Hearing loss is identified as the invisible disability for a reason. No one can view or observe your hearing loss, and no one can sense your difficulty and stress. The only thing people can experience is their OWN aggravation when they have to repeat themselves.
Sadly, those with hearing loss rarely get the benefit of the doubt. That’s why disclosing your hearing loss to others is crucial—both for winning empathy and for participating in productive conversation.
Here are some tips you can use to communicate your hearing loss to others.
Full disclosure of your hearing loss
Informing other people about your hearing loss might be awkward or uncomfortable, but in doing so you’ll avert many other awkward situations. Missing out on jokes and compelling others to repeat themselves, for instance, can create situations that are much more uncomfortable.
When disclosing your hearing loss, strive for full disclosure. Don’t just say something like, “I can’t hear you, please talk louder.” Instead, describe your hearing loss and recommend ways the other person can best converse with you. As an example, you might say something like, “I’m partly deaf in my left ear because of an infection I had years ago. If you could sit on my right side that would help out a lot.”
Suggest how others can best communicate with you
Once you divulge your hearing loss, others will be much less likely to become frustrated and more apt to make the effort to communicate clearly. To help in this regard, offer your communication partners some suggestions for better communication, such as:
- Keep the distance between us short, and please don’t scream across the room or from another room.
- Face-to-face communication is critical; visual cues and lip-reading help me understand speech without straining.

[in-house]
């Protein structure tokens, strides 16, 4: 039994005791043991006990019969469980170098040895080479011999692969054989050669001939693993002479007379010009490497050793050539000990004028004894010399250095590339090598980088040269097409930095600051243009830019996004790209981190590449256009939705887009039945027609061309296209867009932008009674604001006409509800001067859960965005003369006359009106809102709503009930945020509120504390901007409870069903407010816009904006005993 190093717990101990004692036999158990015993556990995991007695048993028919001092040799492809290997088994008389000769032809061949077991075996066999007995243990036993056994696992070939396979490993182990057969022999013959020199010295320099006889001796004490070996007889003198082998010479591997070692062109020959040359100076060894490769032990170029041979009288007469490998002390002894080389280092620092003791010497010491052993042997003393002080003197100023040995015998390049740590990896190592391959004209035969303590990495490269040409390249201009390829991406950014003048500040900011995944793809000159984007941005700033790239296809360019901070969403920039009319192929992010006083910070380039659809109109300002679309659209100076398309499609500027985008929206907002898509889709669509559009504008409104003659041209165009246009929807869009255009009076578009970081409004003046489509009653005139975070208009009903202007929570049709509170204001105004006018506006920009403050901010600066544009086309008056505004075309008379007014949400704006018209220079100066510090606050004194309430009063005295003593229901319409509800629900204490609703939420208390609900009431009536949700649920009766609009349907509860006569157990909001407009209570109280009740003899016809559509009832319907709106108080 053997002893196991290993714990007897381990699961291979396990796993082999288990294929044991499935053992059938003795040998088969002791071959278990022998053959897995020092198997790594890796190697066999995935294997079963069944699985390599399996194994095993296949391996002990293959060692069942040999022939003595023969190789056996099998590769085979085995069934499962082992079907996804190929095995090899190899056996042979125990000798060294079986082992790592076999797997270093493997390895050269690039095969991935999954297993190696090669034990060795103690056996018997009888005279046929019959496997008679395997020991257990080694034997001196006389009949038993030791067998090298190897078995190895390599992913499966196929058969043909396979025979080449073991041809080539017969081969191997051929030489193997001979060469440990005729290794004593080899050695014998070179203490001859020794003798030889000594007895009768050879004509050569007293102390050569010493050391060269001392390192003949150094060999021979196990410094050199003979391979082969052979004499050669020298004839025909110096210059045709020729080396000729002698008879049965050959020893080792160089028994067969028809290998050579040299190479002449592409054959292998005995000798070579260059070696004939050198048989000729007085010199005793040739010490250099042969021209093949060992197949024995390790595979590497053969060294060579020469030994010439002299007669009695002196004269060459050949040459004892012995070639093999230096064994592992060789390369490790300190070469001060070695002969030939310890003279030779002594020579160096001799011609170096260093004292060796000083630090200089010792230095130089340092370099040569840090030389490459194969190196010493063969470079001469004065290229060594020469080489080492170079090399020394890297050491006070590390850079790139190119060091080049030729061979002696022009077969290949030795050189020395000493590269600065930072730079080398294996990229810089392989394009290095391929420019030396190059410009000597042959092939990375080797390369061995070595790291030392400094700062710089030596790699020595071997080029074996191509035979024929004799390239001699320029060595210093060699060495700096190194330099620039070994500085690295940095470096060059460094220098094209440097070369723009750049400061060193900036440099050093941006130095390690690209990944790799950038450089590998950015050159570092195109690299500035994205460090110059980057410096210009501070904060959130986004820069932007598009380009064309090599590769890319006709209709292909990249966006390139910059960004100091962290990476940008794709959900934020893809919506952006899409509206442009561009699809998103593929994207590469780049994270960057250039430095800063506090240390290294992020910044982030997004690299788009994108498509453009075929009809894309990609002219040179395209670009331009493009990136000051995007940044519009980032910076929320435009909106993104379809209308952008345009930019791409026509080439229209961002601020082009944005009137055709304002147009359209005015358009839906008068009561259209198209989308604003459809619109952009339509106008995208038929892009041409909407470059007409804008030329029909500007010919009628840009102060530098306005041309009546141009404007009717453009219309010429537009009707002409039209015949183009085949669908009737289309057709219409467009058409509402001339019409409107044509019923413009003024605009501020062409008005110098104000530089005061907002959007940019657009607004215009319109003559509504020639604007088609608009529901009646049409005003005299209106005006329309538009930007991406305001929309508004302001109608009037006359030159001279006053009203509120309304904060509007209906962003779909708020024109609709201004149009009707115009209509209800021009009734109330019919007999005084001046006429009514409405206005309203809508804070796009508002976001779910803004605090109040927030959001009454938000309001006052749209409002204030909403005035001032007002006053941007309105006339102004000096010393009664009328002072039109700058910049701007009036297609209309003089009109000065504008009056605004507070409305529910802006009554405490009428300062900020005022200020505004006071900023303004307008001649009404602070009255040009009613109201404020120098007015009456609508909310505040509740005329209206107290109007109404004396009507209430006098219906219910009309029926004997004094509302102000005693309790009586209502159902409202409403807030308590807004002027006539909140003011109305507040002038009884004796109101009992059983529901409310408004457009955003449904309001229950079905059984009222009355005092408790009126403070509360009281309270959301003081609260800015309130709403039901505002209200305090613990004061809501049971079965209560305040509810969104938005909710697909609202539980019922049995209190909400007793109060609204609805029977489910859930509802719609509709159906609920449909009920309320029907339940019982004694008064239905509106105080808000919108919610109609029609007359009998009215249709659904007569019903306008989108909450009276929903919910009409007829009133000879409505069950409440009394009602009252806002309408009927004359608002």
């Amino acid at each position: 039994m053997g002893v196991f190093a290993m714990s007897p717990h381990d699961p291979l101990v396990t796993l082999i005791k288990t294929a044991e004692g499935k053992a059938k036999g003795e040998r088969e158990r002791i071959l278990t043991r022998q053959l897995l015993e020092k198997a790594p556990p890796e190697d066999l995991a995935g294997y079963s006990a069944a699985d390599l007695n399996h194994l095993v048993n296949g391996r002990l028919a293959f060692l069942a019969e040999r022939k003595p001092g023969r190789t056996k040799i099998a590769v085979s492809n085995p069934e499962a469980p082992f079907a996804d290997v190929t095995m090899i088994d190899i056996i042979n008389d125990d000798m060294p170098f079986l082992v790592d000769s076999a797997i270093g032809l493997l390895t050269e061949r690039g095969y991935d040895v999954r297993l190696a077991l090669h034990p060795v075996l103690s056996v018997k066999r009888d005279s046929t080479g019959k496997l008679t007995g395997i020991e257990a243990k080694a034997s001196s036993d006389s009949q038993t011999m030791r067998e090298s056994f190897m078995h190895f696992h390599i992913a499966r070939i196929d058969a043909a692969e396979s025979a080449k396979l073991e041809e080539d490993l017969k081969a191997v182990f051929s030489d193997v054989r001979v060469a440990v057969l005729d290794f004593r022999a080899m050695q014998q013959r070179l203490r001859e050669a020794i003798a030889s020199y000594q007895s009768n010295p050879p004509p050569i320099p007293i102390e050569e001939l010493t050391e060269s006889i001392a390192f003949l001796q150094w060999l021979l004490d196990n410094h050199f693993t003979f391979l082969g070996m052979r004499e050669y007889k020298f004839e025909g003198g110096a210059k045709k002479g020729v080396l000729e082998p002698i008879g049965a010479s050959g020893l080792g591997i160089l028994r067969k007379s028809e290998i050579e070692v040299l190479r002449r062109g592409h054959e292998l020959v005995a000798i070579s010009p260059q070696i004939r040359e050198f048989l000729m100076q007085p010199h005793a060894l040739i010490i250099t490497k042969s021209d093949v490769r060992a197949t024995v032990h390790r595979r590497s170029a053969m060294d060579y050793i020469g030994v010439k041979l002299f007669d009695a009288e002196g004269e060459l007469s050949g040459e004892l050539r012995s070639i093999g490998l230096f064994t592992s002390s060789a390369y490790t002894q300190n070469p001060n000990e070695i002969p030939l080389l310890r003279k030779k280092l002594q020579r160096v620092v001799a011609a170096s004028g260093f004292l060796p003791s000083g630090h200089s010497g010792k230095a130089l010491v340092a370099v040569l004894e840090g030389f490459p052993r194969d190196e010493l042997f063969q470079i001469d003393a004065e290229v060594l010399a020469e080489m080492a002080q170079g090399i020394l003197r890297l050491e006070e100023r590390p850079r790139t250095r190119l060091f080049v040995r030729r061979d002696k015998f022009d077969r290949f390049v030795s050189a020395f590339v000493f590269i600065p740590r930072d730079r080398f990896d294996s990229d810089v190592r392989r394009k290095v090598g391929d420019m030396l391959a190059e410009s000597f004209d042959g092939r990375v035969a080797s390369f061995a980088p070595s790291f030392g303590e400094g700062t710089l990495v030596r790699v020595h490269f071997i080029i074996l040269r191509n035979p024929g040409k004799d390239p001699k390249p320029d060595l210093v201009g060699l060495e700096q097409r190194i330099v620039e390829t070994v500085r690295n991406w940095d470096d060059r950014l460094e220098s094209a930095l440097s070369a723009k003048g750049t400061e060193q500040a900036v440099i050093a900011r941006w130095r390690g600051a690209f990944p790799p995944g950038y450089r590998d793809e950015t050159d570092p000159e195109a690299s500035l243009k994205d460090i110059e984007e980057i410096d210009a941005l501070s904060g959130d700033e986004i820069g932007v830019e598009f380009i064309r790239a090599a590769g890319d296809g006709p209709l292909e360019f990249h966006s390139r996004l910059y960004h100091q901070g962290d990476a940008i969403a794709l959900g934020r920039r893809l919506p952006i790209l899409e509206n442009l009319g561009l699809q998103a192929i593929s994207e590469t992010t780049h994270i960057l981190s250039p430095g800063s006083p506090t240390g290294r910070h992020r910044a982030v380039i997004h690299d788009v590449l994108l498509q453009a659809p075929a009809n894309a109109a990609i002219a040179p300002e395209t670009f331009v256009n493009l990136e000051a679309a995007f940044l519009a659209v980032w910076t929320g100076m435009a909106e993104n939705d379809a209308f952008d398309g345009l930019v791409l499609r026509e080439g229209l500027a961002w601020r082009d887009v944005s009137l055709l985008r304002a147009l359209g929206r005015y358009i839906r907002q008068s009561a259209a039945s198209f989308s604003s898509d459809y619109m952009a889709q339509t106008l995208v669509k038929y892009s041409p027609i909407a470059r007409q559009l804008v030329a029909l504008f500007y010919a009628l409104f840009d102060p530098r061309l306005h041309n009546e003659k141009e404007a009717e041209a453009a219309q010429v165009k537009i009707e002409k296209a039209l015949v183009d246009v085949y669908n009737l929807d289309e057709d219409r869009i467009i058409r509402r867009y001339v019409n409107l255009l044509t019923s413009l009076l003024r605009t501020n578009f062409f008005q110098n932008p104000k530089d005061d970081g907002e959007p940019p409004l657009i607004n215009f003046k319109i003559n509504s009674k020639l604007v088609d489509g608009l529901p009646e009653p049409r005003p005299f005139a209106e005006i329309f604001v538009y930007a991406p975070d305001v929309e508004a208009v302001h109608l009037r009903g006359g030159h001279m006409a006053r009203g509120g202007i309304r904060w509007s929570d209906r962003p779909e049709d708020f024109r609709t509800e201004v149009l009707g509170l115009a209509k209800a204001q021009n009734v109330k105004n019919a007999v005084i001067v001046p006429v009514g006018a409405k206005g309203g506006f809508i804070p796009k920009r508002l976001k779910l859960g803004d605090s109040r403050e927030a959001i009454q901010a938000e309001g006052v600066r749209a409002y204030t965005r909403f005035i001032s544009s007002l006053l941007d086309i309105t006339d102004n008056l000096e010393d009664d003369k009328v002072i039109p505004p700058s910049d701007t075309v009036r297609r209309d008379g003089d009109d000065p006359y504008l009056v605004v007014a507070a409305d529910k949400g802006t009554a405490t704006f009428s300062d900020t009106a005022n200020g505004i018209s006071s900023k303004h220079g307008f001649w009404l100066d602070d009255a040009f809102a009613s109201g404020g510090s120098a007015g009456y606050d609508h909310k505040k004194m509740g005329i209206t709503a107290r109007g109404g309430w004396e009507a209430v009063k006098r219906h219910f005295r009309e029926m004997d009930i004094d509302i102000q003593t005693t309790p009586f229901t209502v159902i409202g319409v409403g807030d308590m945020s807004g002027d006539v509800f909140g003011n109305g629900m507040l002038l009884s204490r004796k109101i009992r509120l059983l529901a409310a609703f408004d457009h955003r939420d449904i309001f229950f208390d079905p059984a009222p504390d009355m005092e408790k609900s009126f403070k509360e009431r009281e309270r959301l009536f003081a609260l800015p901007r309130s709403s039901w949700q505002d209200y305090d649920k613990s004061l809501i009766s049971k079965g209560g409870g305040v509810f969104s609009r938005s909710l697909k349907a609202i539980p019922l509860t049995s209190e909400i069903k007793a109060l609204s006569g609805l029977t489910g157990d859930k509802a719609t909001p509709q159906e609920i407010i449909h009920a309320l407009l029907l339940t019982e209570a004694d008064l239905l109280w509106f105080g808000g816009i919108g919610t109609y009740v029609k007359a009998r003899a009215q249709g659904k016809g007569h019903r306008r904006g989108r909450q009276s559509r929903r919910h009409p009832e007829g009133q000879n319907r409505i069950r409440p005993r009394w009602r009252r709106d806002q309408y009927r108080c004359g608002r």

- Get my attention before speaking with me.
- Speak slowly and clearly, but there is no need to shout.
Your friends, family members, and work colleagues will respect the honesty and pointers, and you’ll avoid having to cope with communication problems after the fact.
Control your hearing environment
After completely disclosing your hearing loss and presenting communication tips, the final consideration is the control of your surroundings. You’ll want to give yourself the best opportunity to listen and communicate clearly, and you can accomplish this by removing disruptions and background noise.
Here are a few tips:
- When eating out, find a calm, tranquil restaurant and select a booth away from the middle of the restaurant.
- At social gatherings, it’s best if there is no background music or sound emanating from a television or radio.
- Find quiet areas for conversations.
- Don’t be fearful to talk to the host in advance about special preparations.
Planning ahead is your best bet. Approaching the host before the party will give you your best shot at effective communication. And the same applies to work; set aside some time with your boss to review the preparations that give you the best chance to succeed. Your supervisor will likely appreciate the initiative.
Seek professional help
Once hearing loss begins to make social events more of a burden than a pleasure, it’s about time to search for professional help. Today’s hearing aids have come a long way in terms of their capacity to suppress background noise and enhance speech recognition, and they may be precisely what you need to take pleasure in a lively social life once again.